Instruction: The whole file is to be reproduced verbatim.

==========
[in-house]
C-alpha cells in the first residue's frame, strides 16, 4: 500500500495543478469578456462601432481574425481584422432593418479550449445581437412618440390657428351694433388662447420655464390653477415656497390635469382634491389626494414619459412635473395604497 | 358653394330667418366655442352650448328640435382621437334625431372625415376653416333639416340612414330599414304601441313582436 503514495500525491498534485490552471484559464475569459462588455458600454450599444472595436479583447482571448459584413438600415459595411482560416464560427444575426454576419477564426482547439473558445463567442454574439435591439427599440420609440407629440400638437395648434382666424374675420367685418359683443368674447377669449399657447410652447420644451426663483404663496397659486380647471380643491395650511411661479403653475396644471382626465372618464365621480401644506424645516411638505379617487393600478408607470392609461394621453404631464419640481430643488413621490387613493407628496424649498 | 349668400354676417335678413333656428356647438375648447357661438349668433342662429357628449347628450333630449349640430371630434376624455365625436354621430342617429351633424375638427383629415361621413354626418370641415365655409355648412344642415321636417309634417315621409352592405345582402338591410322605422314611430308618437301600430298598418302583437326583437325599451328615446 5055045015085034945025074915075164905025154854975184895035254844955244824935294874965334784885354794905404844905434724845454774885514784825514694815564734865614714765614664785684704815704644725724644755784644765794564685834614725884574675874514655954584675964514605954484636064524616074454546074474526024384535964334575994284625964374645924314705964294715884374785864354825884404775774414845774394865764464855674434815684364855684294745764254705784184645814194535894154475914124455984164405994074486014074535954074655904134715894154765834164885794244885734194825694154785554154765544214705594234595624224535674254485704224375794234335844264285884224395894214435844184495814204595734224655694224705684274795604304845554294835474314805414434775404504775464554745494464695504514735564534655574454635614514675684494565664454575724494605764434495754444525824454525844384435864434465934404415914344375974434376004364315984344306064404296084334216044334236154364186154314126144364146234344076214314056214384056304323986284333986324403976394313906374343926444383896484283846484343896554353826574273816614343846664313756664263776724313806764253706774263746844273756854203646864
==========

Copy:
[in-house]
C-alpha cells in the first residue's frame, strides 16, 4: 500500500495543478469578456462601432481574425481584422432593418479550449445581437412618440390657428351694433388662447420655464390653477415656497390635469382634491389626494414619459412635473395604497 | 358653394330667418366655442352650448328640435382621437334625431372625415376653416333639416340612414330599414304601441313582436 503514495500525491498534485490552471484559464475569459462588455458600454450599444472595436479583447482571448459584413438600415459595411482560416464560427444575426454576419477564426482547439473558445463567442454574439435591439427599440420609440407629440400638437395648434382666424374675420367685418359683443368674447377669449399657447410652447420644451426663483404663496397659486380647471380643491395650511411661479403653475396644471382626465372618464365621480401644506424645516411638505379617487393600478408607470392609461394621453404631464419640481430643488413621490387613493407628496424649498 | 349668400354676417335678413333656428356647438375648447357661438349668433342662429357628449347628450333630449349640430371630434376624455365625436354621430342617429351633424375638427383629415361621413354626418370641415365655409355648412344642415321636417309634417315621409352592405345582402338591410322605422314611430308618437301600430298598418302583437326583437325599451328615446 5055045015085034945025074915075164905025154854975184895035254844955244824935294874965334784885354794905404844905434724845454774885514784825514694815564734865614714765614664785684704815704644725724644755784644765794564685834614725884574675874514655954584675964514605954484636064524616074454546074474526024384535964334575994284625964374645924314705964294715884374785864354825884404775774414845774394865764464855674434815684364855684294745764254705784184645814194535894154475914124455984164405994074486014074535954074655904134715894154765834164885794244885734194825694154785554154765544214705594234595624224535674254485704224375794234335844264285884224395894214435844184495814204595734224655694224705684274795604304845554294835474314805414434775404504775464554745494464695504514735564534655574454635614514675684494565664454575724494605764434495754444525824454525844384435864434465934404415914344375974434376004364315984344306064404296084334216044334236154364186154314126144364146234344076214314056214384056304323986284333986324403976394313906374343926444383896484283846484343896554353826574273816614343846664313756664263776724313806764253706774263746844273756854203646864